Transformation around Transit
Authored by HGOR Principal, Chris Mutter.
Development around transit promotes densified community focused development, multiple rather than single uses, a pedestrian orientation, and attention to civic uses. Successful development around transit also requires a new form of community building that not only supports and encourages transit use but also transforms the surrounding area into a place that is unique and attractive to people willing to invest there, live there, and visit again and again.
TOD implies high quality, thoughtful planning and design of land use and built forms to support, facilitate and prioritize not only the use of transit, but the most basic modes of transport, walking and cycling. The goal of transit orientated developments is to create vibrant commercial, residential, and business centers, accessible by public transportation that capture the community's unique needs. The many benefits include a higher quality of life with better places to live, work, and play; greater mobility with ease of moving around; increased transit ridership and decreased driving and congestion; reduced car accidents and injuries; reduced household spending on transportation, resulting in more affordable housing; healthier lifestyle with more walking, and less stress; higher, more stable property values; increased foot traffic and customers for area businesses; greatly reduced pollution and environmental depredation; reduced incentive to sprawl, increased incentive for densification; and enhanced ability to maintain economic competitiveness.
In the book, Ten Principles for Successful Development Around Transit the authors provide a checklist for the development of pedestrian-scale communities that will be suitable for public transportation, either now or in the future. They promote successful development, growing transit ridership, and creating livable communities. They suggest that if real estate development is to support transit, the single most important requirement is that it be near transit. Once that requirement has been met, the 10 principles outlined will help support transit and strengthen both the project and the surrounding community. Suburban gridlock is pushing many growing communities to explore alternatives to the automobile. The availability of options such as commuter rail, light rail, heavy rail, buses, and bus rapid transit will allow people to choose between wrestling with traffic and taking transit. Attractive development around transit can add to the positive aspects of the transit experience.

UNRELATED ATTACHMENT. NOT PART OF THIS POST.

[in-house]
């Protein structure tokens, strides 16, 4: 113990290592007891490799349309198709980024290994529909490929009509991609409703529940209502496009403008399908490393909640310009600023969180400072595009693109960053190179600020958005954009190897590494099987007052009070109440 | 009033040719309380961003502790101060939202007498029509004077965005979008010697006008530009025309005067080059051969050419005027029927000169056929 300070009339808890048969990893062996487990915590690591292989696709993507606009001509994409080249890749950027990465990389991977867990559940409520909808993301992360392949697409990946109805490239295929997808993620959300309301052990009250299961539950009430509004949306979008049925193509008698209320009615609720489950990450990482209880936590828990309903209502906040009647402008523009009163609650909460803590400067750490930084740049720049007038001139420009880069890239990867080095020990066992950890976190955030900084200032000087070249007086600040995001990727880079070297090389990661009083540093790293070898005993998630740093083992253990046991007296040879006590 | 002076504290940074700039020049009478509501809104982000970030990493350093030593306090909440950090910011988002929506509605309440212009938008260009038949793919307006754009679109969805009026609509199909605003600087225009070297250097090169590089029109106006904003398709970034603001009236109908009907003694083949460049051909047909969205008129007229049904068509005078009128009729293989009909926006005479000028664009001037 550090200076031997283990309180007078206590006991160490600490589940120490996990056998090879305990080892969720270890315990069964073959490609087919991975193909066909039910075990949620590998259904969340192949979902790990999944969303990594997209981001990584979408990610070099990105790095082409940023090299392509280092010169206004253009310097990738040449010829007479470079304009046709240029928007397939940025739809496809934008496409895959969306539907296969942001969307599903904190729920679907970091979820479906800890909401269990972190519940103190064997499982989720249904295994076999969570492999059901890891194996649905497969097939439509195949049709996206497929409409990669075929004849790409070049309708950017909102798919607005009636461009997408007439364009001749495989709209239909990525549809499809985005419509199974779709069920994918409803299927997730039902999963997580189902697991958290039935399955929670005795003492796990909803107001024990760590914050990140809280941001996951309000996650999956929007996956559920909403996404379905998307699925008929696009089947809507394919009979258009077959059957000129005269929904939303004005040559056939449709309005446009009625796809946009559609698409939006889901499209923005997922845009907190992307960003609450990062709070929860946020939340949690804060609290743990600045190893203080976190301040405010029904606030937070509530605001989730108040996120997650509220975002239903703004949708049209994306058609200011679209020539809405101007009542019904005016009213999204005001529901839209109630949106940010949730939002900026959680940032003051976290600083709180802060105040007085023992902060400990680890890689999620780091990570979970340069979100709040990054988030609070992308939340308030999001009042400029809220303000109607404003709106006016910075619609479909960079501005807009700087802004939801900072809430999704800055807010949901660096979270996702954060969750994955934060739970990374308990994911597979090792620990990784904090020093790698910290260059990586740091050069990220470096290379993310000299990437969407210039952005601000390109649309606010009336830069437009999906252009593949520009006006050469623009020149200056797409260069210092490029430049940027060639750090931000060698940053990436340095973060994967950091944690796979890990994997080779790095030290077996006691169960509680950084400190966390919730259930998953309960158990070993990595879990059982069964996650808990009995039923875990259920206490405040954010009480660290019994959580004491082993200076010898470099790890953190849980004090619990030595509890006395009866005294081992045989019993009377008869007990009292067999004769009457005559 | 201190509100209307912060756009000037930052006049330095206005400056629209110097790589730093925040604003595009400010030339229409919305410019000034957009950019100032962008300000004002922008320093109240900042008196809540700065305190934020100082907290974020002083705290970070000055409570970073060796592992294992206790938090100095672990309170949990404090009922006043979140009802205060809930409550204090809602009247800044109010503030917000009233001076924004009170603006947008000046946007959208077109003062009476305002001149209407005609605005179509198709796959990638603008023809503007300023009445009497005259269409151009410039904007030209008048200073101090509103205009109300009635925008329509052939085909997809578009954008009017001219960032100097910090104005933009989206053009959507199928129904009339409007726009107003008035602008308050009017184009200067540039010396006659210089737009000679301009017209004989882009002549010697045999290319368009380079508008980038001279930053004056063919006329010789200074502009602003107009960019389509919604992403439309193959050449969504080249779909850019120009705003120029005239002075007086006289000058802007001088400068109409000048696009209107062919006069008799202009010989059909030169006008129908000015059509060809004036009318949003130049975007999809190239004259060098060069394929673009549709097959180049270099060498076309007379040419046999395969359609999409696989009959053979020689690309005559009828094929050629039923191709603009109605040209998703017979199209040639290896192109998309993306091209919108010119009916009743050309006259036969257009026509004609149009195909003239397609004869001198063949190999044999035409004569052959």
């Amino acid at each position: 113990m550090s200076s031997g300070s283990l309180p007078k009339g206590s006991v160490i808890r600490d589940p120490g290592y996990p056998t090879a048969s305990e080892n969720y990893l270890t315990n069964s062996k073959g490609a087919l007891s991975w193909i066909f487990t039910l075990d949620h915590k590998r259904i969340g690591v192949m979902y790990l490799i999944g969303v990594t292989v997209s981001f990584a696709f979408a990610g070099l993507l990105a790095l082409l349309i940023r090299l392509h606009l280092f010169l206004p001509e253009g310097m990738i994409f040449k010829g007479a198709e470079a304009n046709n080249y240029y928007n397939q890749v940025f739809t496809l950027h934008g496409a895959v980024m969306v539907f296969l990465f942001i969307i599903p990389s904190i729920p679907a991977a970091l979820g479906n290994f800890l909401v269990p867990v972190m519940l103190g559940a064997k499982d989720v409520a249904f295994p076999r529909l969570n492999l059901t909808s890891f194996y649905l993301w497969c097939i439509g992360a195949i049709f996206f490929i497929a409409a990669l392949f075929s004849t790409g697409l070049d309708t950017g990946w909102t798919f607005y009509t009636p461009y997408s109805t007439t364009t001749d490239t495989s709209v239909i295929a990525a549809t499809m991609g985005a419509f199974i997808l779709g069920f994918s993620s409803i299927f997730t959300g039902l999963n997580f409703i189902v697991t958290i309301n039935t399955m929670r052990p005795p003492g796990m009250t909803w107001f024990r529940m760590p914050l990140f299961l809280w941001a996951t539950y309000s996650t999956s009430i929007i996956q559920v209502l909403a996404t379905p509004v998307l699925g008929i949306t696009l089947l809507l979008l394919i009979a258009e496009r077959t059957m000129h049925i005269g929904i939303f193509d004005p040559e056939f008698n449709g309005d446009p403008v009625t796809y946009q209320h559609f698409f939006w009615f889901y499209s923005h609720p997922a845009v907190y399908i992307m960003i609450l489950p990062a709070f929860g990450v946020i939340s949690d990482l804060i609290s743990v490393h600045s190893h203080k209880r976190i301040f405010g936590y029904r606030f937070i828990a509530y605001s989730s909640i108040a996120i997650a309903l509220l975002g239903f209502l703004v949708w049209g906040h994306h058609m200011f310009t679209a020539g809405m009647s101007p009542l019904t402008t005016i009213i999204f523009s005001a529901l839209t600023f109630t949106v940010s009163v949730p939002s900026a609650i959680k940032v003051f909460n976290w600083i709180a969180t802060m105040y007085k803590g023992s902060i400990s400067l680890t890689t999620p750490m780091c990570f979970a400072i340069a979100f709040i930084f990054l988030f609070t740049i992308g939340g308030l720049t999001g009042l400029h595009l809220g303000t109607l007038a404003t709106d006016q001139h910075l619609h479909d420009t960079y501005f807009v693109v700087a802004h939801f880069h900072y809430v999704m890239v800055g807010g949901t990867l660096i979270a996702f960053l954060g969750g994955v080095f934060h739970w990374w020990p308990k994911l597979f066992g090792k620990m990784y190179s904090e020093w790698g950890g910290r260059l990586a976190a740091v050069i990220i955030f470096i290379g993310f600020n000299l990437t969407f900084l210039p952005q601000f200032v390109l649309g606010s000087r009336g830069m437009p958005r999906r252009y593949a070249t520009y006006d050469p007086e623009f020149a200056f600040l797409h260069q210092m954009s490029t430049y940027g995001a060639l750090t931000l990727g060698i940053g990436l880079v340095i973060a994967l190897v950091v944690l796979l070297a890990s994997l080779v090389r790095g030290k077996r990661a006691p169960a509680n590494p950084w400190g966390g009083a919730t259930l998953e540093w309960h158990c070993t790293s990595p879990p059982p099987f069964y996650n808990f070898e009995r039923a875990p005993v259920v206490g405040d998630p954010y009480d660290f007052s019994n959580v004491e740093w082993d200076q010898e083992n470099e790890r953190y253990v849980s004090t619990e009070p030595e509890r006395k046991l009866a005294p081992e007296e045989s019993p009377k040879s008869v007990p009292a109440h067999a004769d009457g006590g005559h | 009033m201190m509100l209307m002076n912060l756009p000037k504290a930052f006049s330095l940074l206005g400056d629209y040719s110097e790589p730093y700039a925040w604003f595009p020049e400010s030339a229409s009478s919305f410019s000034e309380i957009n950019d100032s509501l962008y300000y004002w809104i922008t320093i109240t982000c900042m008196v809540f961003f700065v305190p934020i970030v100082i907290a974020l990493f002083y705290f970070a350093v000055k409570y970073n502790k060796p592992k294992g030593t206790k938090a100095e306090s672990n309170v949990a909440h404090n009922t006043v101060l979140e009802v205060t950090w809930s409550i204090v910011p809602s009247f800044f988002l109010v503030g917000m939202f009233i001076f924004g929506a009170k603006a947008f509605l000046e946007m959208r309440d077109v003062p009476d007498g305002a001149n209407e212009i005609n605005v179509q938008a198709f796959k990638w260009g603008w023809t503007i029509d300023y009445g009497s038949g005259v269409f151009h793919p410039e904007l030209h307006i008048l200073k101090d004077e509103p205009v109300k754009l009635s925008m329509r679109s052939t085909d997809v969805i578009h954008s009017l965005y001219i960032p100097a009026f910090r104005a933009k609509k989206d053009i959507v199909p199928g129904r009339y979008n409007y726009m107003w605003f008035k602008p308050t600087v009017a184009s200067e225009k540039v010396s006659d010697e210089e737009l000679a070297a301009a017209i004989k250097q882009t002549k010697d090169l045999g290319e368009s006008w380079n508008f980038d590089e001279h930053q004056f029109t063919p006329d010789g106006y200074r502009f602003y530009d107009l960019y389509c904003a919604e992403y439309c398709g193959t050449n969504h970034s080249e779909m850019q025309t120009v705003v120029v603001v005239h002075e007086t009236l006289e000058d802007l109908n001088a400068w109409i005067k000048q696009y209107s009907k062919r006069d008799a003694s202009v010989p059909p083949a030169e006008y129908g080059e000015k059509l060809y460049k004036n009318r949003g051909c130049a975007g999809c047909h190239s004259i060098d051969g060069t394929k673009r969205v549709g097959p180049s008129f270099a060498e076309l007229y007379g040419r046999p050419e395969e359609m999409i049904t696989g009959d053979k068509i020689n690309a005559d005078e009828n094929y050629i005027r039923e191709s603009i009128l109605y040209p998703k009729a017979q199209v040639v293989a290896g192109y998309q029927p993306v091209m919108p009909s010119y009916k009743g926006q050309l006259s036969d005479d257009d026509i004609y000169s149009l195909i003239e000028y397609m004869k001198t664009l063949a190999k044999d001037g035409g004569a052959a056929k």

My work as Principal designing The Assembly Yards adaptive re-use, 165 acres TOD has reinforced how mixed use zoning and transportation systems work together to shape a community and its residents commute patterns. Through fantastic collaboration of local transportation, community groups, local businesses and the public, well-rounded approaches to transit-oriented development specific to the needs of each community The Assembly Yards Phase I successfully completed in April 2019. Development around the transit system often results in nodes of retail, restaurants, and housing that capture a neighborhood's values and needs. The Assembly Yards strives as a hub focused on transportation and accessibility, since it’s in a strategic location to restitch the fabric of connective transportation options – The Doraville Marta stop, I-285 and I-85 interchange and the Peachtree-DeKalb Airport.
Transit Oriented Development is spreading across America in awareness, theory and in practice. The many benefits of applying the principles of TOD is often said to be the key to better cities and better streets. The TOD Standard reflects a fundamental shift from the old, unsustainable paradigm of
car-oriented urbanism toward a new paradigm where urban forms and land uses are closely integrated with efficient, low-impact, and people-oriented urban travel modes: walking, cycling, and transit. The future of transit-orientated developments’ will responsibly analyze service and promote walkable cities even in neighborhoods where the center may not be needed or desired.